Train simulations get an unfair rap when it comes to system-level complexity. Train Simulator 2015’s Inter-City Express is fun high-speed adventure with an interface complex enough to keep you on your toes.
The Intercity-Express (ICE) is a system of high-speed trains that connect locations in Europe. There are five different versions of the main high-speed train on these lines: the ICE 1, ICE 2, ICE 3, ICE T, and ICE TD, connecting locations in Germany, Austria, Belgium, France, Denmark, Switzerland, and the Netherlands.
Today I’m driving an ICE 3 from the Deutsche-Bahn ICE 3 EMU Add-On DLC in the World Cup ICE mission from the Cologne-Dusseldorf route. More so than any other simulation product I know of, Train Simulator 2015 can nickel and dime you to death if you’re not careful about your purchases, but I bought the “German Collection” of DLC off Steam for a decent price which included my ICE 3, the ICE 2, the BR232, and the Munich-Augsburg and Cologne-Dusseldorf routes. It’s an older DLC, but it checks out.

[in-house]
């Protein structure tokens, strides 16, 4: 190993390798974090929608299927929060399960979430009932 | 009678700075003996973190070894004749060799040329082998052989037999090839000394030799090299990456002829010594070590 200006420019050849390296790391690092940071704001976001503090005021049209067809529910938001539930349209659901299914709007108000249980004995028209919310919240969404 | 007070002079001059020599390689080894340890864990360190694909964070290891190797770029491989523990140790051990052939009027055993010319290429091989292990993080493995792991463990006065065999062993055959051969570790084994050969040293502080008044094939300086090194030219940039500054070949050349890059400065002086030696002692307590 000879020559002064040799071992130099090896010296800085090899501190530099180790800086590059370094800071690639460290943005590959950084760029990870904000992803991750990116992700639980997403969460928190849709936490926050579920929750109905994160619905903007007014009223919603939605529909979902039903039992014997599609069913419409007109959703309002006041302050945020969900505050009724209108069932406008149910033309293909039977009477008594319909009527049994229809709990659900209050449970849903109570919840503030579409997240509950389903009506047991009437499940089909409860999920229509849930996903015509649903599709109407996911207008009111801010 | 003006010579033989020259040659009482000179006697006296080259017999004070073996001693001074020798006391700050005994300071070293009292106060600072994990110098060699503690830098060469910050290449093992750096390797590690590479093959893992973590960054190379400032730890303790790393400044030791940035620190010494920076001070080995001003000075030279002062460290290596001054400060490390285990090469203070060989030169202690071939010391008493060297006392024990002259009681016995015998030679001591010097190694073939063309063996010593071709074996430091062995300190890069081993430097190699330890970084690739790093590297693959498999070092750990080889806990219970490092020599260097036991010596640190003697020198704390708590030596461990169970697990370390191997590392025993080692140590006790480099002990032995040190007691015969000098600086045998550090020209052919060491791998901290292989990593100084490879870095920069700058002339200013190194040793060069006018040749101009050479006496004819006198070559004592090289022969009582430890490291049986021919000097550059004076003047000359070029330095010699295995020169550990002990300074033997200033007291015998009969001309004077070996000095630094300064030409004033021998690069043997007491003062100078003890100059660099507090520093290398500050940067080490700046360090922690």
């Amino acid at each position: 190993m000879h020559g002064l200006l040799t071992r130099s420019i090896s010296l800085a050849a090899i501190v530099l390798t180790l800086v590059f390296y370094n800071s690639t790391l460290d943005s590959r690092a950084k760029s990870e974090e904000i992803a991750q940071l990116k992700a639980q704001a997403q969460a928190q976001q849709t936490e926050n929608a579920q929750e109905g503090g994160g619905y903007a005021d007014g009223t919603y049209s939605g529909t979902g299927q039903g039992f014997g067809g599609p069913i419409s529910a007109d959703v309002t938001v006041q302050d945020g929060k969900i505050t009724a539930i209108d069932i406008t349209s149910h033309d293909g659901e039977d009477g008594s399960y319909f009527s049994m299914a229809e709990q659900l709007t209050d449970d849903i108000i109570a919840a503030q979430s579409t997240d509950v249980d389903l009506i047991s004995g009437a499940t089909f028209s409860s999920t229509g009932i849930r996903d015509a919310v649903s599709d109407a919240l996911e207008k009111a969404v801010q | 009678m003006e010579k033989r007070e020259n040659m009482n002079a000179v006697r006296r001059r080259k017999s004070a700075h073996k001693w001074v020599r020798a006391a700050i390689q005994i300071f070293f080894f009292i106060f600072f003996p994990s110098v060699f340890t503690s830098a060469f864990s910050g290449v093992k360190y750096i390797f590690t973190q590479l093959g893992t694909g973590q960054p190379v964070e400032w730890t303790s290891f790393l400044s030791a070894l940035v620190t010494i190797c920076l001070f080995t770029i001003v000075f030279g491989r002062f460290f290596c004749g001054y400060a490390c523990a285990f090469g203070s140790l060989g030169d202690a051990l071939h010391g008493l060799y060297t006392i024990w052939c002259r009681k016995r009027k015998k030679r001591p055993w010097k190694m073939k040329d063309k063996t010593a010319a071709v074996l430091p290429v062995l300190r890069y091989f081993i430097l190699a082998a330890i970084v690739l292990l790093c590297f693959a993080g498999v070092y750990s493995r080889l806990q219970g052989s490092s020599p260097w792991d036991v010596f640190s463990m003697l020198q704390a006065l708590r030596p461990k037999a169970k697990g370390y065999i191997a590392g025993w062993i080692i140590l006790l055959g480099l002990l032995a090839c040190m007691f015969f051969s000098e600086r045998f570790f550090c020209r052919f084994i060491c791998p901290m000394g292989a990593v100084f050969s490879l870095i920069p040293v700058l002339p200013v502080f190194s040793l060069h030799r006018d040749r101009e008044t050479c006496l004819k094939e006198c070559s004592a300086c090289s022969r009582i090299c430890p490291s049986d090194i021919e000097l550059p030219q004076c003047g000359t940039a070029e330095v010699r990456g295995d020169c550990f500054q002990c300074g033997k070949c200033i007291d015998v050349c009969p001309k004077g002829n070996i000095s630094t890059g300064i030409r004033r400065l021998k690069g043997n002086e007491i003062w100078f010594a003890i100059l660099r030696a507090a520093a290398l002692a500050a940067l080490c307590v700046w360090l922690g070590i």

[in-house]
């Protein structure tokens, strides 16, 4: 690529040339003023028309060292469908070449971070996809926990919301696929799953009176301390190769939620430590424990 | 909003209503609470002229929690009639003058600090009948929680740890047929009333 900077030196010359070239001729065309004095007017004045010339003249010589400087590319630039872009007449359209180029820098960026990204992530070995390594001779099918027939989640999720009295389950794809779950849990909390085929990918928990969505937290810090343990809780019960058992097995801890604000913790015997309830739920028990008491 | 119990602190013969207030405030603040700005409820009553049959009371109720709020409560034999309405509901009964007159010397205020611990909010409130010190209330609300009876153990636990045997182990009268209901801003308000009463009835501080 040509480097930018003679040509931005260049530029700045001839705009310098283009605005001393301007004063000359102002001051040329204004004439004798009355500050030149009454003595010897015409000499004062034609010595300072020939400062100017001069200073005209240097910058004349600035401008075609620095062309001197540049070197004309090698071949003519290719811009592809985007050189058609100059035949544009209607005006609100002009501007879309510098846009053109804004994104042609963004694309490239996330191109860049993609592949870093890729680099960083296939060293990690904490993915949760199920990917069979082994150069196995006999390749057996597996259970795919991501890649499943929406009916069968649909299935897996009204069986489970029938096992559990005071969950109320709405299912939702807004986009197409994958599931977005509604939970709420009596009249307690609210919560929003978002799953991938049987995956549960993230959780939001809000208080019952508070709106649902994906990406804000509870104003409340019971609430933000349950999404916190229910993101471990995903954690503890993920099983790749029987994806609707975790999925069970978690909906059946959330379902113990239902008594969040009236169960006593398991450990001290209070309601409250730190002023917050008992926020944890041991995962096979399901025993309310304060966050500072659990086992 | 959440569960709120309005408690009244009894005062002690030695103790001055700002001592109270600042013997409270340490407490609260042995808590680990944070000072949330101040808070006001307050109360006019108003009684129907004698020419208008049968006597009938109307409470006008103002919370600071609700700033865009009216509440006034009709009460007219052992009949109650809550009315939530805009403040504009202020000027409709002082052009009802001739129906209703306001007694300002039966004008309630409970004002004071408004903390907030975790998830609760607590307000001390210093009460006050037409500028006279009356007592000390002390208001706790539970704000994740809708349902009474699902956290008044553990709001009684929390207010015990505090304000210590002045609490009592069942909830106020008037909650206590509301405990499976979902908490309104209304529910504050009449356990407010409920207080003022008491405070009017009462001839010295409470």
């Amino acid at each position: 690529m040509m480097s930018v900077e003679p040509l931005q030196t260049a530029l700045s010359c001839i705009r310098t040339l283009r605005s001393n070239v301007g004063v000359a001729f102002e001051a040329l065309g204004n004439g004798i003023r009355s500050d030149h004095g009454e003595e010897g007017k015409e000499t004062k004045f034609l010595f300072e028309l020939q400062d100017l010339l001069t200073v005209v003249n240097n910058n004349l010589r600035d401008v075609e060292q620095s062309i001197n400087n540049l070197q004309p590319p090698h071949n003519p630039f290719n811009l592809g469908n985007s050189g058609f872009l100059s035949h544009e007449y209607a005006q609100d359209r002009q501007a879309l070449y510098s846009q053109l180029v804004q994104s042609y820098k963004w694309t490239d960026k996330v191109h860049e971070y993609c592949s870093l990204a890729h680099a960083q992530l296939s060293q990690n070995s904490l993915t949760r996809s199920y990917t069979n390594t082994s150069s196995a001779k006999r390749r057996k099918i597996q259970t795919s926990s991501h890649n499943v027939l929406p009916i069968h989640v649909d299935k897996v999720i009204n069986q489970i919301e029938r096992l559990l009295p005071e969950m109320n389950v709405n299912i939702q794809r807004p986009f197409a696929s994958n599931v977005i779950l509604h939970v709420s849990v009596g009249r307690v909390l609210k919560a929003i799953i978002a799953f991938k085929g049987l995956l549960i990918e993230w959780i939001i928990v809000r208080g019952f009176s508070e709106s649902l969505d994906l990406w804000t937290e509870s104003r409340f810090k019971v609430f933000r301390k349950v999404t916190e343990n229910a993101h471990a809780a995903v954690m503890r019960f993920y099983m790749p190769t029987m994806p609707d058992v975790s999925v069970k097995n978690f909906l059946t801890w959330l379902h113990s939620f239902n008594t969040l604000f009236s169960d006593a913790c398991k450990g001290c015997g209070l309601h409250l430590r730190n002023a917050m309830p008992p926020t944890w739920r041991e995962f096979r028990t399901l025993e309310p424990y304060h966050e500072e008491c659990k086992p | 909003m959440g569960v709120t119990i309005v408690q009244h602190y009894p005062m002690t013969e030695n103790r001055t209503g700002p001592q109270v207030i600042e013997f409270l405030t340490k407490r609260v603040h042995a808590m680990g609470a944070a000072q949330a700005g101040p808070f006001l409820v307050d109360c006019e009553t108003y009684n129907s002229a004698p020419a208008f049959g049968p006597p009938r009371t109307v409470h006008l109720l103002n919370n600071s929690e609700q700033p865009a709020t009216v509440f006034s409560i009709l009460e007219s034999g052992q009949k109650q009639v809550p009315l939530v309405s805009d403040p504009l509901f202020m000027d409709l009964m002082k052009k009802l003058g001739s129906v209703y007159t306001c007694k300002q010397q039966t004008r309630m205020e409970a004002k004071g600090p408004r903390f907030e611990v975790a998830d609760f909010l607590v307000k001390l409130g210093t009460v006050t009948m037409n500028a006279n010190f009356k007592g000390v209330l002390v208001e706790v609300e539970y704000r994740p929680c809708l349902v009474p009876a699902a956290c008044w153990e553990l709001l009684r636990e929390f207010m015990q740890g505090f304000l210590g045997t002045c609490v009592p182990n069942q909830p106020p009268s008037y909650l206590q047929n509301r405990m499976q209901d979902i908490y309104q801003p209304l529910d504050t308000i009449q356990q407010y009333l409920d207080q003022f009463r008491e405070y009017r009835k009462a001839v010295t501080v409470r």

The mission today is to take a load of Swedish
soccerfootball fans from Köln (Cologne) to Dusseldorf to watch their team play England in the World Cup. This will be a “fast” service, with a single stop in-between, a service the ICE 3 is quite literally made for.
This mission starts me off at a red signal – not the most complicated of starting positions, but it’s sure more interesting than the plethora of missions that start at green lights with no challenge at all. A relative veteran of the game, I quickly note that my first task starts at my current location: I have to load passengers here at the Dusseldorf station, a fact the briefing neglected to inform me.